Skip to main content

How to Write an Essay

 

ESSAY HELP

This handbook is a guide that I’m hoping will enable you. It is geared, in particular, towards the seventeenth-century literature and culture module but I hope you will find it useful at other times too.

I would like to stress, though, that it is not the only way to do things. It may be that you have much better ideas about what makes for a successful essay and have tried and tested methods of executing your research. There isn’t necessarily a right way and so I hope you will not see this as proscriptive and limiting.

You should talk to all your tutors about what makes for a good essay to get a sense of the different ways that you might construct an essay.

 

Contents

1. Essay writing (p.2)

2. Close reading (p. 4)

3. Research (p. 6)

4. Constructing an argument (p. 8)

5. Help with this particular assessment (p. 9)

6. Grade descriptions (p. 10)

 

 

1. ESSAY WRITING (and historicist writing in particular)

Essay writing has four stages: reading, planning, writing and proof-reading. Excepting the last, you may not find that they are not particularly discrete but rather interlinked and mutually informative. If any stage is skipped or done badly, though, it will impair your work.

 

A) Reading

1) Read the text and make sure you understand it. Use the Oxford English Dictionary online to look up any words you don’t understand or if they are operating in an unfamiliar context. Available on the Warwick web: http://www.oed.com

2) Do a close reading. Make a list technical features (cf. the page in this booklet entitled ‘close reading’; refer to the section on poetic form in the back of your Norton Anthologies pp. 2944-52). Ask yourself: ‘how does the text achieve its effects?’ Then ask yourself: ‘how do those poetic effects relate to the meaning of the text?’.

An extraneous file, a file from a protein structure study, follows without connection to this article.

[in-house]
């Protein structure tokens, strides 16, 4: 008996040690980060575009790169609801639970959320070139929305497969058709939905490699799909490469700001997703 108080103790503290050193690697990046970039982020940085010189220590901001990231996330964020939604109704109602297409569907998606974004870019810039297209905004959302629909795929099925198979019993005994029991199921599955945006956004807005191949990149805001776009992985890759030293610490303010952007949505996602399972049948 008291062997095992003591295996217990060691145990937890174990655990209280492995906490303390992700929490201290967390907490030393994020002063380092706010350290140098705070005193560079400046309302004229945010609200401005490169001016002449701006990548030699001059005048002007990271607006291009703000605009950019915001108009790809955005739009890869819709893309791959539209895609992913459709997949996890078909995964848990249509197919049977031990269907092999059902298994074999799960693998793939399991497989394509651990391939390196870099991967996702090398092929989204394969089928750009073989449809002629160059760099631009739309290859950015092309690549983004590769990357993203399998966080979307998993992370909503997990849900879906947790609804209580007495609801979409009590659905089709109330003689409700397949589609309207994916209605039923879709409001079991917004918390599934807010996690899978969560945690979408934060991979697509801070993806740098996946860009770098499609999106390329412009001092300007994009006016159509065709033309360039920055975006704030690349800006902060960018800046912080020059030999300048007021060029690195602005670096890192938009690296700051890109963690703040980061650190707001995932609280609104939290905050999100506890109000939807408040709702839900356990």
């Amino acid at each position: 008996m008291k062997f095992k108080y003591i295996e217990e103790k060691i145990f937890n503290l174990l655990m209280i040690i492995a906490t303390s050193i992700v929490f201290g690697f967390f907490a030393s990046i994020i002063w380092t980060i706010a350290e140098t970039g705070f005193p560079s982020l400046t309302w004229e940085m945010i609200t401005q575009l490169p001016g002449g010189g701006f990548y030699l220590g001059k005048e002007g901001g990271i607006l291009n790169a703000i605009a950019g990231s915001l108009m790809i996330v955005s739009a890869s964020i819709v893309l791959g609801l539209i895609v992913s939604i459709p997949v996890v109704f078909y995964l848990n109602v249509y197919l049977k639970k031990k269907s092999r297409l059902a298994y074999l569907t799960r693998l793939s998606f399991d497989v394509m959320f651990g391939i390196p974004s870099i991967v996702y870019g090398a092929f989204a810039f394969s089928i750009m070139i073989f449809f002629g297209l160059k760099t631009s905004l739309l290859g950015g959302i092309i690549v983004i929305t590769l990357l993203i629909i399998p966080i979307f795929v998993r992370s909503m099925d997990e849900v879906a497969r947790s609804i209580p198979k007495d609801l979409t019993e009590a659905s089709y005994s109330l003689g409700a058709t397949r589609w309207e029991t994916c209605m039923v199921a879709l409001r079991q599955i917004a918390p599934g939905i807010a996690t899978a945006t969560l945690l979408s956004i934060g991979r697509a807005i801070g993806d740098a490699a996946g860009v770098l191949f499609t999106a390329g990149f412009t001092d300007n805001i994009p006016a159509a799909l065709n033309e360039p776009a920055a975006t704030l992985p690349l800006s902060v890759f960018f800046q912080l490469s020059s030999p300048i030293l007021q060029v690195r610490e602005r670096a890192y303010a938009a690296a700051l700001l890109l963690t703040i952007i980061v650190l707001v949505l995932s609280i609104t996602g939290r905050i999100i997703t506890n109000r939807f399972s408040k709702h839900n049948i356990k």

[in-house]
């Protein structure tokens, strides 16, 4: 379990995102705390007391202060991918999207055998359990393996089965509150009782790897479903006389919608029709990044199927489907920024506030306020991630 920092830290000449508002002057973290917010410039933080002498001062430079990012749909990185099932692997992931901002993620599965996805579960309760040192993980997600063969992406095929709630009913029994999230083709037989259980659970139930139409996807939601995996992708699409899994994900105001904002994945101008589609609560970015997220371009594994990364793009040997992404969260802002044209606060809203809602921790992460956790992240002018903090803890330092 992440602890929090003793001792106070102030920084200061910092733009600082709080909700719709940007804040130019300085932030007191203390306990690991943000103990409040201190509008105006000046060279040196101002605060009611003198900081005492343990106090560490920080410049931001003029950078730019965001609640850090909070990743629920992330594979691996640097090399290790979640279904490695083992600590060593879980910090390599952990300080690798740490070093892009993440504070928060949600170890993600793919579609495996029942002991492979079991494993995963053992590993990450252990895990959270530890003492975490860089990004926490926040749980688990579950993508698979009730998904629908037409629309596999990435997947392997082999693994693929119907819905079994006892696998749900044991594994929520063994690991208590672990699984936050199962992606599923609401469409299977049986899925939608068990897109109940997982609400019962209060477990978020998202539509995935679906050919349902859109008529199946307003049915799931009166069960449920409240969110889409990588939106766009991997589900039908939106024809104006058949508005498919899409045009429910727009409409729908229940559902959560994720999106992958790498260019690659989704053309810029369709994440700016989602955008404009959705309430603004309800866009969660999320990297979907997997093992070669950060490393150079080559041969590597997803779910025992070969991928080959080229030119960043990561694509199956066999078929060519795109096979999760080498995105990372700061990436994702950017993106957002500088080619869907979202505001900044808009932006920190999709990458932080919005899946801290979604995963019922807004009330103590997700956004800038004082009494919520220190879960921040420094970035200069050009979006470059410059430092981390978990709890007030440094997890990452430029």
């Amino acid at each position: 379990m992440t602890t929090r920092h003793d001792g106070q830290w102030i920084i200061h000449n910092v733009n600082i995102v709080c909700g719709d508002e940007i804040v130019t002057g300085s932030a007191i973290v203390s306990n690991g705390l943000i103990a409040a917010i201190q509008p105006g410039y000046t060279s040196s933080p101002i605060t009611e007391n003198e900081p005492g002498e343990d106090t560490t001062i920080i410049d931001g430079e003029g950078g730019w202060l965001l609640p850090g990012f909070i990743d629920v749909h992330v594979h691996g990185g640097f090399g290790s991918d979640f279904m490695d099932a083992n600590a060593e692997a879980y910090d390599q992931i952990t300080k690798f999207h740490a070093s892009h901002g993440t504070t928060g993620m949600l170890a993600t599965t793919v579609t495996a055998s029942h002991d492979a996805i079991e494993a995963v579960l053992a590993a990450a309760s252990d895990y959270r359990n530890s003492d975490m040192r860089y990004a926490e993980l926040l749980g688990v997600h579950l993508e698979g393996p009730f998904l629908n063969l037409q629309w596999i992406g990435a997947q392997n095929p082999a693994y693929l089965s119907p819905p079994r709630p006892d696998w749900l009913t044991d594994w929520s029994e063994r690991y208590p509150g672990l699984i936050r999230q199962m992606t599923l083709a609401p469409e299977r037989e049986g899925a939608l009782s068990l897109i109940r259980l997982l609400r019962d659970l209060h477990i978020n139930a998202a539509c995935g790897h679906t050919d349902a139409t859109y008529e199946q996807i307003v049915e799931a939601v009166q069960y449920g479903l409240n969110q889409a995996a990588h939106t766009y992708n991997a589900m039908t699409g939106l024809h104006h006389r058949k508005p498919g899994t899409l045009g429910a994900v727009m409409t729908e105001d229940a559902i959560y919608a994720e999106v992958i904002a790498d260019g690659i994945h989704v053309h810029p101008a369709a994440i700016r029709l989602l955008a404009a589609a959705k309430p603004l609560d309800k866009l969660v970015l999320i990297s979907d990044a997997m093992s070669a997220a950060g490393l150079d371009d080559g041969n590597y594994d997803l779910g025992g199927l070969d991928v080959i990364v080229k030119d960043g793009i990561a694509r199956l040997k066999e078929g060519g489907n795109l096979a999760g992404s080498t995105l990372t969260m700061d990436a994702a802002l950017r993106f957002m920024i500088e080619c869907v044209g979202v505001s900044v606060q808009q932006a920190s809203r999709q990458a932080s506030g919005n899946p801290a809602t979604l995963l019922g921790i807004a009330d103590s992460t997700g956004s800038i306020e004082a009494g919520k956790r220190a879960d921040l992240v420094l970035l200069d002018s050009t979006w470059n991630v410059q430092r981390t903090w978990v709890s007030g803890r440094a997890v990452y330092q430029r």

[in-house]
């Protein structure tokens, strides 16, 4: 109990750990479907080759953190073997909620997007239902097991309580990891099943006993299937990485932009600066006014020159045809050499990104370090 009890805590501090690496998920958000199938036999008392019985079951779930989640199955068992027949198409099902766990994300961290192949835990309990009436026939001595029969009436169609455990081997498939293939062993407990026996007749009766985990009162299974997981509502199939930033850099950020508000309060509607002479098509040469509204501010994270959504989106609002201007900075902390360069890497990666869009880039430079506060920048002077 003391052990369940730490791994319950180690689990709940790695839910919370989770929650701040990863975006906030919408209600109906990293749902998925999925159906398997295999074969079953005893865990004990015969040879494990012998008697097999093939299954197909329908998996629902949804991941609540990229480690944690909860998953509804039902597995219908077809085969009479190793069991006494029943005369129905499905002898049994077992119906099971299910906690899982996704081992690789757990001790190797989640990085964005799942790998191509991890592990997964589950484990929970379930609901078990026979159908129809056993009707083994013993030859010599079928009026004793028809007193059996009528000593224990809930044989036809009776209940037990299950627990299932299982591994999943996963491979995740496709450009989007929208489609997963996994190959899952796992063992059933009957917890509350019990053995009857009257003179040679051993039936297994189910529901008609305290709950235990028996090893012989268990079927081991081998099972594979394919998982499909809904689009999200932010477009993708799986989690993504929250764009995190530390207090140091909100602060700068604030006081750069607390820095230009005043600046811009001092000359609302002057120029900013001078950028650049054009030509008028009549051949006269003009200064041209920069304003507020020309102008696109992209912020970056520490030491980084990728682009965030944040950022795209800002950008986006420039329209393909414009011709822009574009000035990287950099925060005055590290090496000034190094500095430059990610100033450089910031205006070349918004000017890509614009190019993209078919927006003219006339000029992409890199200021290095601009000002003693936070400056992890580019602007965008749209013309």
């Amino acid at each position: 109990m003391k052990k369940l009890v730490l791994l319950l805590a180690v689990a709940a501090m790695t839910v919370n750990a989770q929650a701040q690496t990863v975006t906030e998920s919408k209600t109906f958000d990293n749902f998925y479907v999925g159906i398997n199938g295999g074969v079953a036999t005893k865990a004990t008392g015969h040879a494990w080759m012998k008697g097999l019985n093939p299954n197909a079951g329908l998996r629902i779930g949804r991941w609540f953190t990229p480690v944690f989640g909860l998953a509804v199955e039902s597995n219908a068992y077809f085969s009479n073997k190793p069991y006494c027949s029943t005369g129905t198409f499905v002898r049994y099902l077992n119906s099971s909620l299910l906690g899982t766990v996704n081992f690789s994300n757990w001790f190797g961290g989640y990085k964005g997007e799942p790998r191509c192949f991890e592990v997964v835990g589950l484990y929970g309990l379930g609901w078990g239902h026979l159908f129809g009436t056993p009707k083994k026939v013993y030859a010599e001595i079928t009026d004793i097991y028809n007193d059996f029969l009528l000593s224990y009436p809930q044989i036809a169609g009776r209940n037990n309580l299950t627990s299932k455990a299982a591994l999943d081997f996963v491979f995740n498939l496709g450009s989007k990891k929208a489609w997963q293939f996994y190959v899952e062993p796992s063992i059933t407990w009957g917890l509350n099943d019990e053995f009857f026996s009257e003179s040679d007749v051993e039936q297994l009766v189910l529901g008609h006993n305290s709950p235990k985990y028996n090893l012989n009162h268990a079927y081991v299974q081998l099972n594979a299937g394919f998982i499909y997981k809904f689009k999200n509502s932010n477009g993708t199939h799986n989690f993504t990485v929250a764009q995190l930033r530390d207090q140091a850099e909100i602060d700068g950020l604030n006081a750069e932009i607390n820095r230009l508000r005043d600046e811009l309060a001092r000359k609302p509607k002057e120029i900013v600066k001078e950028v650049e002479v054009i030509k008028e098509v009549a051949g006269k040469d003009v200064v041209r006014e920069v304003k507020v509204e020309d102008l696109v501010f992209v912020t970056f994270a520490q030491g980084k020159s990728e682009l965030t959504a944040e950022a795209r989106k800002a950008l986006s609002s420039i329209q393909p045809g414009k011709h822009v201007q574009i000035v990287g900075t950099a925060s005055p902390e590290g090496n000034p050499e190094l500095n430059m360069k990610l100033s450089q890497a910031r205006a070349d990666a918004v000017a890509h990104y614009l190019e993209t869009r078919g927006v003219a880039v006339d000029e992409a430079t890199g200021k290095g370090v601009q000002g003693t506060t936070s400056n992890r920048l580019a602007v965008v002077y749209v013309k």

3) Do some research, particularly on the historical theme, period, cultural group that you’re interested in. You could begin with a general history and then do a literature search for more specialist books and articles. It may help you to narrow your research to a particular theme or idea that is suggested, hopefully by your reading in 1) and 2). Rather than trying to find out about the whole of seventeenth-century culture, limit your research to the restoration, cavalier culture, medicine, the family or whatever. (See the handout on research).

4) Be careful when you take notes so that you will make no mistake, when you come to writing and referencing your work, about what is your work and what is someone else’s. Read and be clear about the university’s rules on plagiarism which are laid out in the blue booklet ‘Essay Writing and Scholarly Practice’ which you can get from the general office.

B) Planning

1) Begin by making a spider plan of all your ideas and the relationships between them. IF YOU DON'T LIKE SPIDERS FORGET THIS BIT.

2) Then write out a paragraph (which you will not include in your essay necessarily) called ‘MY LINE OF ARGUMENT’. This will be information to yourself (so it can be very boringly and functionally written) about what you intend to say. Ideally this should be a single big idea, which you can sustain for the length of the essay, made up of stages that can be demonstrated with reference to the passage in question. It may well be that you want to write something similar to this ‘line of argument’ paragraph, only in a more dynamic and elegant way, for your introduction. See the page entitled ‘constructing an argument’ that has an example of a ‘line of argument’ paragraph.

3) Then write out a linear plan of your essay with a logical ARGUMENT, an argument that is assertively stated and then proved through the course of your piece. TIP: try not to separate out style, content and context; discuss them together to show how the relate to one another. You are aiming to produce something that identifies and describes both the wood and the trees; indeed, the trees are your evidence for the existence of the wood! You need to put together a big argument out of lots of bits of evidence.